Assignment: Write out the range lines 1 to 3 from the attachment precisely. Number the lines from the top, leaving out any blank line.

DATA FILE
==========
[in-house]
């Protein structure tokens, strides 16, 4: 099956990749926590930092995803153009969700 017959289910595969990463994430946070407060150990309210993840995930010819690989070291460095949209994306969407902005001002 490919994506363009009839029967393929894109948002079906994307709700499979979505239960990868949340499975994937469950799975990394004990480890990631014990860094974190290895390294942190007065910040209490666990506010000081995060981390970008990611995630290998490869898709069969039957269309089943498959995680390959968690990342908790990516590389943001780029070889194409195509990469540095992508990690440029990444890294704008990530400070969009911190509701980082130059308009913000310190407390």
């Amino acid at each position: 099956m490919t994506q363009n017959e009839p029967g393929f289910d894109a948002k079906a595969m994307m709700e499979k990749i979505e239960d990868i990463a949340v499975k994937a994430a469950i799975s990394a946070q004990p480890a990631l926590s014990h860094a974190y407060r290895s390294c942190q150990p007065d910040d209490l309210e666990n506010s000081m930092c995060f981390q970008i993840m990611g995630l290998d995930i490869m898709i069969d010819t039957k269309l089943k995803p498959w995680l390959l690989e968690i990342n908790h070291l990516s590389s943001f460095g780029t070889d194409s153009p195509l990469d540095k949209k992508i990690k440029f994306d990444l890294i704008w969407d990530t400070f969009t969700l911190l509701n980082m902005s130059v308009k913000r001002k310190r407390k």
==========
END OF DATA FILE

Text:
[in-house]
């Protein structure tokens, strides 16, 4: 099956990749926590930092995803153009969700 017959289910595969990463994430946070407060150990309210993840995930010819690989070291460095949209994306969407902005001002 490919994506363009009839029967393929894109948002079906994307709700499979979505239960990868949340499975994937469950799975990394004990480890990631014990860094974190290895390294942190007065910040209490666990506010000081995060981390970008990611995630290998490869898709069969039957269309089943498959995680390959968690990342908790990516590389943001780029070889194409195509990469540095992508990690440029990444890294704008990530400070969009911190509701980082130059308009913000310190407390």
């Amino acid at each position: 099956m490919t994506q363009n017959e009839p029967g393929f289910d894109a948002k079906a595969m994307m709700e499979k990749i979505e239960d990868i990463a949340v499975k994937a994430a469950i799975s990394a946070q004990p480890a990631l926590s014990h860094a974190y407060r290895s390294c942190q150990p007065d910040d209490l309210e666990n506010s000081m930092c995060f981390q970008i993840m990611g995630l290998d995930i490869m898709i069969d010819t039957k269309l089943k995803p498959w995680l390959l690989e968690i990342n908790h070291l990516s590389s943001f460095g780029t070889d194409s153009p195509l990469d540095k949209k992508i990690k440029f994306d990444l890294i704008w969407d990530t400070f969009t969700l911190l509701n980082m902005s130059v308009k913000r001002k310190r407390k």